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On July 16, the European Commission has released a green paper on Copyright in the Knowledge Economy. (Thanks to IP Watch.) From the EC press release:
... With this Green Paper, the Commission plans to have a structured debate on the long-term future of copyright policy in the knowledge intensive areas. In particular, the Green Paper is an attempt to structure the copyright debate as it relates to scientific publishing, the digital preservation of Europe's cultural heritage, orphan works, consumer access to protected works and the special needs for the disabled to participate in the information society. The Green Paper points to future challenges in the fields of scientific and scholarly publishing, search engines and special derogations for libraries, researchers and disabled people. ...From the green paper:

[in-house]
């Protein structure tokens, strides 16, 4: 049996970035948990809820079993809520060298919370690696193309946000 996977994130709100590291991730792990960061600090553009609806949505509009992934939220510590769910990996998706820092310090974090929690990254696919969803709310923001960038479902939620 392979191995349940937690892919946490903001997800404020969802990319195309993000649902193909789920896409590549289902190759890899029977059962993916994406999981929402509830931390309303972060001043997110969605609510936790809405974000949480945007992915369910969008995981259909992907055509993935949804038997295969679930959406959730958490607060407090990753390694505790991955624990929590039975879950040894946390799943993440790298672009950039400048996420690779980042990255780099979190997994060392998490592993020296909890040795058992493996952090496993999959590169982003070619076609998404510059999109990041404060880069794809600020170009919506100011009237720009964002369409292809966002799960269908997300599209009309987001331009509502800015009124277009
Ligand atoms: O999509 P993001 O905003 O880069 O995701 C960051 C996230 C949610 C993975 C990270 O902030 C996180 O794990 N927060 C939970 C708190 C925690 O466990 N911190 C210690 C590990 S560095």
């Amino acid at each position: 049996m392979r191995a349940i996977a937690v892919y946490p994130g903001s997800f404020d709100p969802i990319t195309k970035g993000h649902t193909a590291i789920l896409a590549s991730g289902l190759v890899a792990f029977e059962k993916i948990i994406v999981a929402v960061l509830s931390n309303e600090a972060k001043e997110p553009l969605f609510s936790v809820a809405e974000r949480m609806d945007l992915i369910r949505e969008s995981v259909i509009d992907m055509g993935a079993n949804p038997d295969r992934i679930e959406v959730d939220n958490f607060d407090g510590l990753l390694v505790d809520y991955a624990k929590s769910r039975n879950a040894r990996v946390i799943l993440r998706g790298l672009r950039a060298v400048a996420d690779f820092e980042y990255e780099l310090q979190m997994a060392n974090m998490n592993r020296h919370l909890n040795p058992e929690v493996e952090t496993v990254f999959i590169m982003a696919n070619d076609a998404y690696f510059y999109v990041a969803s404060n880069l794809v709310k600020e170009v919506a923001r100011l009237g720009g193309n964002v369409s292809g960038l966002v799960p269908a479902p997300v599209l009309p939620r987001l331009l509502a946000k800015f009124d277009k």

The purpose of the Green Paper is to foster a debate on how knowledge for research, science and education can best be disseminated in the online environment. The Green Paper aims to set out a number of issues connected with the role of copyright in the "knowledge economy" and intends to launch a consultation on these issues.The green paper ends with a call for comments, due November 30, 2008. There are a specific set of questions raised in the green paper, but responses may be open-ended and address other issues.
Comment. Question 19 is the one perhaps most relevant to OA:
Should the scientific and research community enter into licensing schemes with publishers in order to increase access to works for teaching or research purposes? Are there examples of successful licensing schemes enabling online use of works for teaching or research purposes?
Update. Public comments on the green paper are due by November 30, 2008. Send them to email@example.com.